The University of Arizona

Rotationally stocked beef cattle responses to daily and weekly residence.

N.S. Boyd, T. Astatkie, A.H. Fredeen, R.C. Martin

Abstract


Rotational stocking is a component of intensive pasture management and involves the systematic movement of animals among paddocks to optimize harvest of digestible nutrients. The optimum period of residence time for beef cattle in a paddock has not been researched in Atlantic Canada. A series of experiments were conducted at the Nova Scotia Agricultural College during the 1994, 1995, and 1996 grazing seasons to determine if short residence times (1 day) or longer residence times (6 or 7 days) encouraged higher average daily gains (ADG) in beef cattle. In 1994 and 1995, Hereford steers were used, and in 1996, Hereford heifers were used to compare the effects of daily and weekly residence times. In the mid to late season of 1994, a preliminary study with fewer replicates than in 1995 and 1996 indicated that the steers with a daily and weekly residence time gained 1.18 and 1.09 kg animal-1 day-1, respectively. Based on these results the project was expanded with the hypothesis that daily residence times result in higher average daily gains compared with weekly residence times. In both 1995 and 1996, cattle ADG for the first part of the season was higher with weekly residence times and similar near mid-season. Near the end of the grazing season the trend reversed with the daily residence time producing a higher cattle ADG. The results of this study indicate that animal performance could be maximized by long rotation cycles during periods of rapid forage growth and short rotation cycles during periods of slow forage growth. In all years, animals were finished on pasture with no visible yellow fat.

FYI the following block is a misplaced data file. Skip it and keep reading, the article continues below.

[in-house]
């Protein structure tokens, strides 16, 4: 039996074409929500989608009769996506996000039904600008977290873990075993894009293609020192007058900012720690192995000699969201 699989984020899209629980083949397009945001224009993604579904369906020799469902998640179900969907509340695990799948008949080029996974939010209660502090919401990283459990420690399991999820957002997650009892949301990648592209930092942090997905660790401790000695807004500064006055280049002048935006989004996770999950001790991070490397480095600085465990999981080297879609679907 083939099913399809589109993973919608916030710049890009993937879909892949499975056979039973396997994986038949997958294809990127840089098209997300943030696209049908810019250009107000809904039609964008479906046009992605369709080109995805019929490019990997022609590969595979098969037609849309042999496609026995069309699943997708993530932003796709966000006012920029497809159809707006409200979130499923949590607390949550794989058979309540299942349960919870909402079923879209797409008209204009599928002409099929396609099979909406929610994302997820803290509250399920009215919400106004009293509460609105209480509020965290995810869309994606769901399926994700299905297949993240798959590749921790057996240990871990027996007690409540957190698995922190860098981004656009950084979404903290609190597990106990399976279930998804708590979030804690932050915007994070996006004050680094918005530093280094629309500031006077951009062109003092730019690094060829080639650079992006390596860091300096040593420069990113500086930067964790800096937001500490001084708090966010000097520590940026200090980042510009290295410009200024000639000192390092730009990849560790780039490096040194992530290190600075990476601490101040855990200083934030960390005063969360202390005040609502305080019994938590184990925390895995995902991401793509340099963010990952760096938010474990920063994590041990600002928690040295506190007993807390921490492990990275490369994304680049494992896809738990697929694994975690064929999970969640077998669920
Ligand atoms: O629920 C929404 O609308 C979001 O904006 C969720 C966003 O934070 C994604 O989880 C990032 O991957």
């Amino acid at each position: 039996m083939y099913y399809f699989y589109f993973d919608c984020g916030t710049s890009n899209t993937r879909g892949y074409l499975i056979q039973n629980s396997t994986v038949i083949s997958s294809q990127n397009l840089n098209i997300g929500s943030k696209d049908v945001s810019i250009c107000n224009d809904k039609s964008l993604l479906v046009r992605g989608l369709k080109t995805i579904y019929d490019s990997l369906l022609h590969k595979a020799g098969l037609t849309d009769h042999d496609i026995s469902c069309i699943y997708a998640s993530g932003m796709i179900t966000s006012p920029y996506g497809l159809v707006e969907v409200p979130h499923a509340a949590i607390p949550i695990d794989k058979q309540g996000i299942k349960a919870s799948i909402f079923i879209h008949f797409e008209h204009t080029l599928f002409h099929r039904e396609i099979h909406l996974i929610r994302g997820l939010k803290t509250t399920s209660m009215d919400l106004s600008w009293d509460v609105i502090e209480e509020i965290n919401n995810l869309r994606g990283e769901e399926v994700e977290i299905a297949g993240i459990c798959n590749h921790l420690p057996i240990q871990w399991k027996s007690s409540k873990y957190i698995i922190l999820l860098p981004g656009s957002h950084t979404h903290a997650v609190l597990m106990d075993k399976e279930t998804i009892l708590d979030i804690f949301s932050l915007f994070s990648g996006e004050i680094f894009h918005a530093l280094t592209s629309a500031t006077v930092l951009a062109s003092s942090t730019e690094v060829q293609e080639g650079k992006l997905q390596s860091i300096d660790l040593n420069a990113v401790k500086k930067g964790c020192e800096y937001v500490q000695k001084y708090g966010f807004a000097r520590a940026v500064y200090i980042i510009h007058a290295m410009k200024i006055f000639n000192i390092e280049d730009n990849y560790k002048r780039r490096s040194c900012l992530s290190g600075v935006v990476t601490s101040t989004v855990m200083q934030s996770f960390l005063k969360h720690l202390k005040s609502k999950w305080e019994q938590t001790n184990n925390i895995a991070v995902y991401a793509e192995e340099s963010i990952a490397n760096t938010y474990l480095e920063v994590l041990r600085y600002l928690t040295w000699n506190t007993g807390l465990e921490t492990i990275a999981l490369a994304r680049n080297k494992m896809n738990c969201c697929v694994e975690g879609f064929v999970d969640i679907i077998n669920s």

DOI:10.2458/azu_jrm_v54i1_boyd


Keywords


body fat;carcass quality;Nova Scotia;seasonal cycle;yellow fat;intensive livestock farming;Trifolium;frequency;liveweight gain;finishing;rotational grazing;biomass;botanical composition;beef cattle

Full Text:

PDF